‘The Lisbon Traviata’ (Stephen): “I’ll never forget the night she did this at the old Met”

The Lisbon Traviata Monologue

'The Lisbon Traviata' by Terrence McNally

From: Play

Type: Dramatic

Character: Stephen

Gender: Male

Age Range: 30's

Summary: Stephen begins to play La Traviata and stands listening to the Prelude, which begins to fill the room

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STEPHEN: I’ll never forget the night she did this at the old Met. The excitement in the air. Everybody was there. Jackie Kennedy was in a box with Leonard Bernstein. No, that was for the return as Tosca seven years later and she was Jackie Onassis and she was with Adlai Stevenson.

I’d been in love with the sound of her voice since the first records. That strange, sad siren song I knew she was singing just for me. I could play those records for hours. I had them memorized. Every nuance, the slightest intake of breath, the fiercest tones, the hushed, still pianissimo, Hers was the only voice who heard what I heard, said what I wanted to hear. This would be the first time I’d seen her. I’d waited on line for days for standing room. The curtain rose. I didn’t see her at first. She was to one side. I thought she’d be center.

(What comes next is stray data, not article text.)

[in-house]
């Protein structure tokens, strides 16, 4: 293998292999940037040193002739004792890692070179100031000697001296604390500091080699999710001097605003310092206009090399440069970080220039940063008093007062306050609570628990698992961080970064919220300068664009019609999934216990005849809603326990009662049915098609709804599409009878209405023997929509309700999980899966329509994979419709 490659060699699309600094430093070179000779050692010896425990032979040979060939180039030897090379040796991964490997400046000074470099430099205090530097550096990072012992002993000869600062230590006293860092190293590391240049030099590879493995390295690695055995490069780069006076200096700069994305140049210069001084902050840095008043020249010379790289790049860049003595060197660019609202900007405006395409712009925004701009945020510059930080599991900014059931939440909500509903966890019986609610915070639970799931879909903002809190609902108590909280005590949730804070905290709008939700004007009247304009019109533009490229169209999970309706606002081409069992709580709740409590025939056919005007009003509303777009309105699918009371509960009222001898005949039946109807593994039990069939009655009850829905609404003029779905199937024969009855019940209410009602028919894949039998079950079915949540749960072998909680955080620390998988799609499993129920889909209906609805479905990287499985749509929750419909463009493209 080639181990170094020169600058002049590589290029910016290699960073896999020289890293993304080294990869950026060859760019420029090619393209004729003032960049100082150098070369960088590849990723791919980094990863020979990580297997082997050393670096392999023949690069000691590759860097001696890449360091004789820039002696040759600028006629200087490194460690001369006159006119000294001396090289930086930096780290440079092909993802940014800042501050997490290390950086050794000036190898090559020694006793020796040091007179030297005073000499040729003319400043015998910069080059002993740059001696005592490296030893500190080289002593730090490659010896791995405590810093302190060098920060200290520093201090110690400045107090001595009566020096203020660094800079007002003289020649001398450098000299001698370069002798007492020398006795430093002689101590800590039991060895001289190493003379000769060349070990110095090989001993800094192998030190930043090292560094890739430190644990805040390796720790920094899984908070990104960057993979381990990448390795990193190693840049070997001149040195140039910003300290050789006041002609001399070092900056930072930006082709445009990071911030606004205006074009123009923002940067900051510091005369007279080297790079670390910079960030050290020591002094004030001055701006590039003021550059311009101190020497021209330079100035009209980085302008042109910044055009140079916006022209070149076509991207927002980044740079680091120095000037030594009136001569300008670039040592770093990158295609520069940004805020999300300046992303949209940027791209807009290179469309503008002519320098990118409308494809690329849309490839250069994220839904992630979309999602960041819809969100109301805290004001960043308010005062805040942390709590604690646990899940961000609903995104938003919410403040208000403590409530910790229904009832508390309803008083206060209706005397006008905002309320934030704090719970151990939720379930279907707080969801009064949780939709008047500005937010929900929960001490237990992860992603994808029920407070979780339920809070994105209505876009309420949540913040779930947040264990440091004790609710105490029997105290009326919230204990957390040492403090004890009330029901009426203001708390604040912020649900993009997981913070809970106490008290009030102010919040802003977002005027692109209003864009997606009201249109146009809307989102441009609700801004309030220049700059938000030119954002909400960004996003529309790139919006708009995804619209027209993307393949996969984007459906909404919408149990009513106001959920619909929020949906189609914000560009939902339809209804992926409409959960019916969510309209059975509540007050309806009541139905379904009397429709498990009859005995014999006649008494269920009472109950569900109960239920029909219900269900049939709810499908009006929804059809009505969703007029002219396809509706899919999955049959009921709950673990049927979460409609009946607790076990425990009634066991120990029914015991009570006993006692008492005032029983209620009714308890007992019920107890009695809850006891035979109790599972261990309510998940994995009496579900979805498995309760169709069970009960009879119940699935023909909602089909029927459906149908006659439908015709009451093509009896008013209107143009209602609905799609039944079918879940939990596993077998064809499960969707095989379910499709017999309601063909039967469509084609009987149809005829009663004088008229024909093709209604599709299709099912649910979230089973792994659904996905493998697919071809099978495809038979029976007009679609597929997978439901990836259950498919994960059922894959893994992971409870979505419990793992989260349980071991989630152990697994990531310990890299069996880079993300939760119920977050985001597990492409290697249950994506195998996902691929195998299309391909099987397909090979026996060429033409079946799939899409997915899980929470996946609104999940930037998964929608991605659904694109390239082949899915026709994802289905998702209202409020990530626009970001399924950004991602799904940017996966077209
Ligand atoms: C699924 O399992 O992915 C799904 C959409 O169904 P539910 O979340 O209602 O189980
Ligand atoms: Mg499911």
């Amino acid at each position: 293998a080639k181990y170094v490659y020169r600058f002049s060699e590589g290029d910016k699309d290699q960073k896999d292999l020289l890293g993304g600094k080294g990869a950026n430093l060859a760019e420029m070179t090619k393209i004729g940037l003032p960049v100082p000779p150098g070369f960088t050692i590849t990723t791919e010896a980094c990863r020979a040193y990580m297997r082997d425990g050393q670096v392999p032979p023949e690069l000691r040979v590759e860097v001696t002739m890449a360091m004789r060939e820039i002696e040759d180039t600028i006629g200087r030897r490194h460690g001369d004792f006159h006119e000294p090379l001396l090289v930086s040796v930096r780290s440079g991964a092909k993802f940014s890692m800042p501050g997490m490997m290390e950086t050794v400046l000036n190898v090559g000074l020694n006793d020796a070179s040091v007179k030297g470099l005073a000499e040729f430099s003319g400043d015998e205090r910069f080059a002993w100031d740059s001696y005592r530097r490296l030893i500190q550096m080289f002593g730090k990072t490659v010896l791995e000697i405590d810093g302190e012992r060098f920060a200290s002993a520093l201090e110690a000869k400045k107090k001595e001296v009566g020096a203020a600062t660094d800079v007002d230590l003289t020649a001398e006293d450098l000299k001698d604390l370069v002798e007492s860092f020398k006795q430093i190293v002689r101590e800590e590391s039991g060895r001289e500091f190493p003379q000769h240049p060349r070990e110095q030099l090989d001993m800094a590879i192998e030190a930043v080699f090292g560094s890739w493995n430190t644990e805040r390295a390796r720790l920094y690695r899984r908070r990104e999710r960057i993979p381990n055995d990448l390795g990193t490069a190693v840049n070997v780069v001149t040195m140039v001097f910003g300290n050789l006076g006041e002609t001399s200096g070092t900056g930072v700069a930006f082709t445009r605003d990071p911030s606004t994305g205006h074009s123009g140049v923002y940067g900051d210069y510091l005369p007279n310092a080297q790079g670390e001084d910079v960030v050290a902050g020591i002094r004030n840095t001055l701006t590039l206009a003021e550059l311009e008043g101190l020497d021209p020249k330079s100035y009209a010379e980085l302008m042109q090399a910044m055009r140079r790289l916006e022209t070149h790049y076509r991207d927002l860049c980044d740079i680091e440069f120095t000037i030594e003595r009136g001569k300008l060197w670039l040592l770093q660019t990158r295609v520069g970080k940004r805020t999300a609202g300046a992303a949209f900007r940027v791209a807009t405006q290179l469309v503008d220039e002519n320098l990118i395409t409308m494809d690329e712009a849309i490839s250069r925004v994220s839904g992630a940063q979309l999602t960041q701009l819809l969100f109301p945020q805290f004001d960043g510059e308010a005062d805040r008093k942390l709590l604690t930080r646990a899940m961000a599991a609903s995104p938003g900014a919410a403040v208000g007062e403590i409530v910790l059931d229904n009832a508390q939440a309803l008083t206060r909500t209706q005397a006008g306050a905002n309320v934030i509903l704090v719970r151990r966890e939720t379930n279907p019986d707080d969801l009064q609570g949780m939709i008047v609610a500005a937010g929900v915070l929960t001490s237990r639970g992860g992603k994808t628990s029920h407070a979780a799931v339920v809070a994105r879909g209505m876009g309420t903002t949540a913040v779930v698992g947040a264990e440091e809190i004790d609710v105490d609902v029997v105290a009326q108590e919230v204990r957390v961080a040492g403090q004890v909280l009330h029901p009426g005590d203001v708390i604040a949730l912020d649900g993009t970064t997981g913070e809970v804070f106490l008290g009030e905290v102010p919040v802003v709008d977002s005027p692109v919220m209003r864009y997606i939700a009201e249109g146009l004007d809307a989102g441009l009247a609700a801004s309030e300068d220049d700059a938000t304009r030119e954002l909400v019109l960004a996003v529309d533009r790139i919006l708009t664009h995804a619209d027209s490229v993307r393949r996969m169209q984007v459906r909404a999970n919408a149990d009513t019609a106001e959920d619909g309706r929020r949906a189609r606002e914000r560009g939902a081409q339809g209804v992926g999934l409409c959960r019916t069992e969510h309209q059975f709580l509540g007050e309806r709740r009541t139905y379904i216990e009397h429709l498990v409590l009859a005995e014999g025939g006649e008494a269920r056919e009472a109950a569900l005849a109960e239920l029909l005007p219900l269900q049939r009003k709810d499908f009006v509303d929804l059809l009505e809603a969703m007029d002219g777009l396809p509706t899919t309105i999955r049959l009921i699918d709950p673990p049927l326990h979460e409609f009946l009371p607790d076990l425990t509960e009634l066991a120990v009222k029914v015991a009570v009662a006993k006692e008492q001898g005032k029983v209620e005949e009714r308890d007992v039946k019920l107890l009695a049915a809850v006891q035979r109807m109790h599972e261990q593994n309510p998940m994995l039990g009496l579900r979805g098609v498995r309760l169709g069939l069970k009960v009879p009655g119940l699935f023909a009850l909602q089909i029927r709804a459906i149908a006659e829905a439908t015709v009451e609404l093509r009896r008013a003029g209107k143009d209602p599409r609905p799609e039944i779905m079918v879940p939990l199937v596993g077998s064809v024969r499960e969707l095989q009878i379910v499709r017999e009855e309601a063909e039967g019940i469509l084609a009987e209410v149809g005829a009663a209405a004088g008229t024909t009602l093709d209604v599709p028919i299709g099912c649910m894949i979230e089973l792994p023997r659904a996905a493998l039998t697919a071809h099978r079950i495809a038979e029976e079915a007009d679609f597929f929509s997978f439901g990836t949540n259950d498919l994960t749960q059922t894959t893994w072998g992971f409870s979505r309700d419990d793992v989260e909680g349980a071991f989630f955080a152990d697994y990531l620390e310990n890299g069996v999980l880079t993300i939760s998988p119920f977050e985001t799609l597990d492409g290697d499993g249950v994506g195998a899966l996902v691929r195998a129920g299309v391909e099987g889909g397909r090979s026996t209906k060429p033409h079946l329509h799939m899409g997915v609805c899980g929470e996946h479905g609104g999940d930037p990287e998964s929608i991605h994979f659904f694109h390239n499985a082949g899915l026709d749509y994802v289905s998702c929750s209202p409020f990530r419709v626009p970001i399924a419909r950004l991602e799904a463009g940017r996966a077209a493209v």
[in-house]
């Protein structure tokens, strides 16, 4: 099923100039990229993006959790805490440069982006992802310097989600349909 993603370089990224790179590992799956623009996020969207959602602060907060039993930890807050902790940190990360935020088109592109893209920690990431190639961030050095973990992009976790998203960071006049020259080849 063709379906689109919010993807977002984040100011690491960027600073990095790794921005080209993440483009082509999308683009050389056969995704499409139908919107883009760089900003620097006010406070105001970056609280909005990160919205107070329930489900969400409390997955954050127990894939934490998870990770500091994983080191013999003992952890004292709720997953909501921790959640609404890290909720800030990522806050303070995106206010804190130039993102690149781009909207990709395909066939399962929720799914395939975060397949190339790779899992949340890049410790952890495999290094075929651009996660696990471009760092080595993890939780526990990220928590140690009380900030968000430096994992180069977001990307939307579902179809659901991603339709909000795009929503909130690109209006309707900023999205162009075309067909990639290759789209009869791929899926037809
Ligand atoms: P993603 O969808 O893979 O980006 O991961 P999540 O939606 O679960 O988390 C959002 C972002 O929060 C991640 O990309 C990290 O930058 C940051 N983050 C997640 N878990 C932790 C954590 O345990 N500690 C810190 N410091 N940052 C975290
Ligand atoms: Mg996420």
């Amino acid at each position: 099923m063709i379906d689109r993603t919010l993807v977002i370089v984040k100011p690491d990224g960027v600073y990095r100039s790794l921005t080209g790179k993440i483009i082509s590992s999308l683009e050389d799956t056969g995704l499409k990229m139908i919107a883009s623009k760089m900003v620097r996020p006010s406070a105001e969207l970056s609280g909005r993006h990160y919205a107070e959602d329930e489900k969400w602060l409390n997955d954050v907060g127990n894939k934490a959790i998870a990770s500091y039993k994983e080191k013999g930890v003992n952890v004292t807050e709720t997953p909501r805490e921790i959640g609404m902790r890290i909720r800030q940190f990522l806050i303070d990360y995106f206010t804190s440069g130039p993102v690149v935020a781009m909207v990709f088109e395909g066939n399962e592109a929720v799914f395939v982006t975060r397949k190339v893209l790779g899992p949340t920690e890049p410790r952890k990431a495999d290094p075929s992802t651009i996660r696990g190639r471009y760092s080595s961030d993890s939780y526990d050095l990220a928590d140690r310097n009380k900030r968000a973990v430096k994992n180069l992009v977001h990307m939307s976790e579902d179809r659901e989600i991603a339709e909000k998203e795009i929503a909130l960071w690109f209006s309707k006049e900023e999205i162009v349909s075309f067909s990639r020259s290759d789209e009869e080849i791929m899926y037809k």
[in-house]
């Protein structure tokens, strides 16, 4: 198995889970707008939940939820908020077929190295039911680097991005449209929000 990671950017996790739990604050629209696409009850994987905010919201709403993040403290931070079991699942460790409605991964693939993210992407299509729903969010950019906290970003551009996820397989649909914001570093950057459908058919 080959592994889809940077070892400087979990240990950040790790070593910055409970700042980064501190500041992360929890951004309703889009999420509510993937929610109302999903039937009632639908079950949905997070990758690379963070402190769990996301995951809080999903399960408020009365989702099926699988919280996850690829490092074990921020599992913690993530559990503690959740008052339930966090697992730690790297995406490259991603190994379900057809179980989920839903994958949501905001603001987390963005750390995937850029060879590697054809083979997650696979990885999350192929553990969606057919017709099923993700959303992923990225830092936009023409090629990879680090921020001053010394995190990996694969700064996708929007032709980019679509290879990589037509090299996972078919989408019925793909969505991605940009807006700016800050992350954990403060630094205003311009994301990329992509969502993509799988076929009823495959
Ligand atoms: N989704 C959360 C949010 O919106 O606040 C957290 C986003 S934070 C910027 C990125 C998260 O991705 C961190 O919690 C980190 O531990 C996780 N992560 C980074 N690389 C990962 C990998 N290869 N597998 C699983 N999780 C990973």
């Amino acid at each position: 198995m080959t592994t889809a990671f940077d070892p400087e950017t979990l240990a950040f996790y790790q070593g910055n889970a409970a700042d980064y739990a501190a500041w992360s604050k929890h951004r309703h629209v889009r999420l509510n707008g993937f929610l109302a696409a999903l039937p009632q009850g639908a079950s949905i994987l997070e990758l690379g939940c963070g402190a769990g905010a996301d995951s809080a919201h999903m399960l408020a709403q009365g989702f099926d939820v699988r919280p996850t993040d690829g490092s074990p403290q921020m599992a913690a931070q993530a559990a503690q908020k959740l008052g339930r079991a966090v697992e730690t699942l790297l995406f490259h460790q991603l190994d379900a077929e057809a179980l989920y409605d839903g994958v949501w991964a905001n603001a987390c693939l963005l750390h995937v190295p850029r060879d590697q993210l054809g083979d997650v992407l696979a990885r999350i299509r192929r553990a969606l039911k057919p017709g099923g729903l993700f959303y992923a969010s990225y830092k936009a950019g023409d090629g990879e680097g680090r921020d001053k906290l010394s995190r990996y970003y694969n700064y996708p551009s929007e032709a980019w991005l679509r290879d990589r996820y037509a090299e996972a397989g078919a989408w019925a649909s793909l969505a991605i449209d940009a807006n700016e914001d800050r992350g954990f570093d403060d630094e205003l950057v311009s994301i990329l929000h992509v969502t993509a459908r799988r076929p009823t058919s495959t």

But then she sang those first phrases— “Flora, amici” —and I saw her. She took my breath away. She wasn’t just a voice on a record. She was there, she was real. I was on the same planet at the same moment in time as Maria Callas. The rest of the evening passed like a dream, a dream I remember more clearly than the color of my lover’s eyes. I miss you, Mme Callas.

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